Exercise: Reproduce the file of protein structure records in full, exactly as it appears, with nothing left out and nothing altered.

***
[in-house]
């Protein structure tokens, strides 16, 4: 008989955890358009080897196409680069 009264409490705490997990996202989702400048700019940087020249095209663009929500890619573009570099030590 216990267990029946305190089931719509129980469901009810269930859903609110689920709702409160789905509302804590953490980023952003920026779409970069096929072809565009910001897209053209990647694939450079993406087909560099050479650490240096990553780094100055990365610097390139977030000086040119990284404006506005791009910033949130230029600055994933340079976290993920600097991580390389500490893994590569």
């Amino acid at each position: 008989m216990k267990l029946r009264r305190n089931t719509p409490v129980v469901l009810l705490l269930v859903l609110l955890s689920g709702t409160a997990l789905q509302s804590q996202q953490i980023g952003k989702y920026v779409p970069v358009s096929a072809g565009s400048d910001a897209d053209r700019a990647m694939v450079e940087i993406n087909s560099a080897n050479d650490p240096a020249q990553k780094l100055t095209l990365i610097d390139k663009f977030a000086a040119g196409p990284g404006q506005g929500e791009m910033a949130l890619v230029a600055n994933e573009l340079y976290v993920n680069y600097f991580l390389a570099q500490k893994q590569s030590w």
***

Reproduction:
[in-house]
């Protein structure tokens, strides 16, 4: 008989955890358009080897196409680069 009264409490705490997990996202989702400048700019940087020249095209663009929500890619573009570099030590 216990267990029946305190089931719509129980469901009810269930859903609110689920709702409160789905509302804590953490980023952003920026779409970069096929072809565009910001897209053209990647694939450079993406087909560099050479650490240096990553780094100055990365610097390139977030000086040119990284404006506005791009910033949130230029600055994933340079976290993920600097991580390389500490893994590569």
């Amino acid at each position: 008989m216990k267990l029946r009264r305190n089931t719509p409490v129980v469901l009810l705490l269930v859903l609110l955890s689920g709702t409160a997990l789905q509302s804590q996202q953490i980023g952003k989702y920026v779409p970069v358009s096929a072809g565009s400048d910001a897209d053209r700019a990647m694939v450079e940087i993406n087909s560099a080897n050479d650490p240096a020249q990553k780094l100055t095209l990365i610097d390139k663009f977030a000086a040119g196409p990284g404006q506005g929500e791009m910033a949130l890619v230029a600055n994933e573009l340079y976290v993920n680069y600097f991580l390389a570099q500490k893994q590569s030590w």